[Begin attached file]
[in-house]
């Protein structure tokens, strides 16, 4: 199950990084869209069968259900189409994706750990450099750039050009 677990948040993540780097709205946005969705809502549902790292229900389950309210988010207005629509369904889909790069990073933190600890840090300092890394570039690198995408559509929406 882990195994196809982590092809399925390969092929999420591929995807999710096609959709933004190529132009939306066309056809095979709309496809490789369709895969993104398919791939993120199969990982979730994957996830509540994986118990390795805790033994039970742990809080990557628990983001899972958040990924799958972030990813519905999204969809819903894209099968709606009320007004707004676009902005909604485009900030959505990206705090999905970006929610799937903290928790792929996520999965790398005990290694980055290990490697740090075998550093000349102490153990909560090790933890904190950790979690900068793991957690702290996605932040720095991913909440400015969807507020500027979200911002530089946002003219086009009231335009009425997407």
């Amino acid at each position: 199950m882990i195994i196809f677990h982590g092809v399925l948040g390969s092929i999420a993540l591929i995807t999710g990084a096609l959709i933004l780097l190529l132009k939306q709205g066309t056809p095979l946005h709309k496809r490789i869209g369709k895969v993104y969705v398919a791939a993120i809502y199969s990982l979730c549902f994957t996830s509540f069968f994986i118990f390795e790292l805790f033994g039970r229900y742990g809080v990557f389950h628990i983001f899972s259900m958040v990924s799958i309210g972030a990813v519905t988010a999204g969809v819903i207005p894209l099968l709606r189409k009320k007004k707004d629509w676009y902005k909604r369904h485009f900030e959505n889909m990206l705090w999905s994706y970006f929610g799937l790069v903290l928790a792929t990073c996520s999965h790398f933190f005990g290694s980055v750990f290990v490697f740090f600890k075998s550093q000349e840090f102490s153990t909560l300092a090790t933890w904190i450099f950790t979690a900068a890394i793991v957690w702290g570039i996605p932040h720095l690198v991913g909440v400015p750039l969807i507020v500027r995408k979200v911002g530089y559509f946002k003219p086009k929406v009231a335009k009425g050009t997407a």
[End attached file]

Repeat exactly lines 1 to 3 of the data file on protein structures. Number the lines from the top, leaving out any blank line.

[in-house]
């Protein structure tokens, strides 16, 4: 199950990084869209069968259900189409994706750990450099750039050009 677990948040993540780097709205946005969705809502549902790292229900389950309210988010207005629509369904889909790069990073933190600890840090300092890394570039690198995408559509929406 882990195994196809982590092809399925390969092929999420591929995807999710096609959709933004190529132009939306066309056809095979709309496809490789369709895969993104398919791939993120199969990982979730994957996830509540994986118990390795805790033994039970742990809080990557628990983001899972958040990924799958972030990813519905999204969809819903894209099968709606009320007004707004676009902005909604485009900030959505990206705090999905970006929610799937903290928790792929996520999965790398005990290694980055290990490697740090075998550093000349102490153990909560090790933890904190950790979690900068793991957690702290996605932040720095991913909440400015969807507020500027979200911002530089946002003219086009009231335009009425997407």
């Amino acid at each position: 199950m882990i195994i196809f677990h982590g092809v399925l948040g390969s092929i999420a993540l591929i995807t999710g990084a096609l959709i933004l780097l190529l132009k939306q709205g066309t056809p095979l946005h709309k496809r490789i869209g369709k895969v993104y969705v398919a791939a993120i809502y199969s990982l979730c549902f994957t996830s509540f069968f994986i118990f390795e790292l805790f033994g039970r229900y742990g809080v990557f389950h628990i983001f899972s259900m958040v990924s799958i309210g972030a990813v519905t988010a999204g969809v819903i207005p894209l099968l709606r189409k009320k007004k707004d629509w676009y902005k909604r369904h485009f900030e959505n889909m990206l705090w999905s994706y970006f929610g799937l790069v903290l928790a792929t990073c996520s999965h790398f933190f005990g290694s980055v750990f290990v490697f740090f600890k075998s550093q000349e840090f102490s153990t909560l300092a090790t933890w904190i450099f950790t979690a900068a890394i793991v957690w702290g570039i996605p932040h720095l690198v991913g909440v400015p750039l969807i507020v500027r995408k979200v911002g530089y559509f946002k003219p086009k929406v009231a335009k009425g050009t997407a």